The limiting factor here is not the commodity….but the price itself.

Basic supply and demand economics and its impact on price…..don’t let so-called experts make simple concepts seem impossible. We can’t change the quantity, so change the price! Guess that means the market does not give us a correct price signal in view of this?

I’ve done that calculation, and it’s fairly simple. It’s not complicated mathematics

A Fascinating and extremely pertinent view expressed by MoneyWeek in the following article

A question which has certainly been raised in discussions about the nature and indeed, the durability, of this cryptocurrency, one must decide whether this trend will fall victim to many of the faults of other fiat currencies or does it take of the allure of precious commodities which can potentially outlast humanity itself?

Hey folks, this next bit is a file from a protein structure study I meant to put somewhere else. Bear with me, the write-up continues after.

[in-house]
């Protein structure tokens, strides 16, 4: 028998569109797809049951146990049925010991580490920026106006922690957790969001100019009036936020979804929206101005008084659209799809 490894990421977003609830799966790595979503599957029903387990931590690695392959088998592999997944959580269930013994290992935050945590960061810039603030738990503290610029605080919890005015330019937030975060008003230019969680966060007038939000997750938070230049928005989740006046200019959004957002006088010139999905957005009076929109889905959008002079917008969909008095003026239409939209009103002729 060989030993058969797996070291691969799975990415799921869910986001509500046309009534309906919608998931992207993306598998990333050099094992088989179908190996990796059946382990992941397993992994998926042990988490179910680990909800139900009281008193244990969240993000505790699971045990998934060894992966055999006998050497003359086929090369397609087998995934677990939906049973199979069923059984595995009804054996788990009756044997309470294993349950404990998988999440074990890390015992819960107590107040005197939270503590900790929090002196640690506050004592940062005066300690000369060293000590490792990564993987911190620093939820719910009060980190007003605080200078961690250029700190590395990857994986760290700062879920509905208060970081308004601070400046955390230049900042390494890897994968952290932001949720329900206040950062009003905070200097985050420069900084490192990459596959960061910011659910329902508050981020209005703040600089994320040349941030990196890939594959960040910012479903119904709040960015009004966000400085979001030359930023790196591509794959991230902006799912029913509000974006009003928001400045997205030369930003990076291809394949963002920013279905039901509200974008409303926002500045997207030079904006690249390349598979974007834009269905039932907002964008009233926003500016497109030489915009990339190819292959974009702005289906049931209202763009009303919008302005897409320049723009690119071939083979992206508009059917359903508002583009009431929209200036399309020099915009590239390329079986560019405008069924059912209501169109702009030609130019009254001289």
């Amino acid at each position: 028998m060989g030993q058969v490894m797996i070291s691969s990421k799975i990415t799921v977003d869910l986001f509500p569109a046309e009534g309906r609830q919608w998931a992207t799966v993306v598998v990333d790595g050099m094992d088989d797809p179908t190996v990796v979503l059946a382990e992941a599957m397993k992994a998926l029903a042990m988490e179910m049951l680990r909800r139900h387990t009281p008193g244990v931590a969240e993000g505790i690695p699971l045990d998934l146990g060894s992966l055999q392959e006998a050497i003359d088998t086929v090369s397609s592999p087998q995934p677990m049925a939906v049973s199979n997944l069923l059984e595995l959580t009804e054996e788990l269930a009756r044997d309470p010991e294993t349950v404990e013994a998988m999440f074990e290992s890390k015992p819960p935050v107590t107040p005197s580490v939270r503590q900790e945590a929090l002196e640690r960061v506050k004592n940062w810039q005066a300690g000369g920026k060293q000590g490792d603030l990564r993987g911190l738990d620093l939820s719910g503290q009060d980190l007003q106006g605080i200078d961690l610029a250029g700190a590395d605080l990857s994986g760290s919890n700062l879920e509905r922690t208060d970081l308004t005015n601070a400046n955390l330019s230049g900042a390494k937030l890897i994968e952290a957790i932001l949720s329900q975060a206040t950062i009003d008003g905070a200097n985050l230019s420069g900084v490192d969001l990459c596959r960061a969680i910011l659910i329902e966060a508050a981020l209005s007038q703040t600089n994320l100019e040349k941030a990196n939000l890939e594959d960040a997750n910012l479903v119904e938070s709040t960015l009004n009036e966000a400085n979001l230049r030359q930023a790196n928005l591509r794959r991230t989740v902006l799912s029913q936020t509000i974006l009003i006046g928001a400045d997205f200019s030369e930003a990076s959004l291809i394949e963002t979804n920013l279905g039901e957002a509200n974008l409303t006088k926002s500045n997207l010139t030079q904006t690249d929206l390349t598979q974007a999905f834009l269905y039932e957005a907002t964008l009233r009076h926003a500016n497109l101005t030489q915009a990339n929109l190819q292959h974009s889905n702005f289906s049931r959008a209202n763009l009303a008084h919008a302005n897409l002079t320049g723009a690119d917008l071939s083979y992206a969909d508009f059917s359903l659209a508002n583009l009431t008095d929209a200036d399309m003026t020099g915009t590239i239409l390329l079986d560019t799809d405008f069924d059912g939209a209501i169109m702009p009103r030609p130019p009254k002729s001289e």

On the surface I cannot think of Bitcoin as anything other than pseudo-fiat, however we may never even know the authority behind it, even if it is everyone of those that use it – can we not fall victim to the same whims of the State? Any man made invention will have its deep flaws and cannot be assumed to be beyond manipulation.

However, I understand the commodity like nature of it too, but as Buffet once remarked about gold, you certainly cannot eat bitcoin, you can’t even touch it, so how much of a commodity can we really think of it as?

..if someone were to hack the algorithm behind a bitcoin, that might have the same effect as a central bank printing money: it could lead to a loss of faith and value. Now there’s an irony! Central bankers are to fiat currencies what hackers are to cryptocurrencies!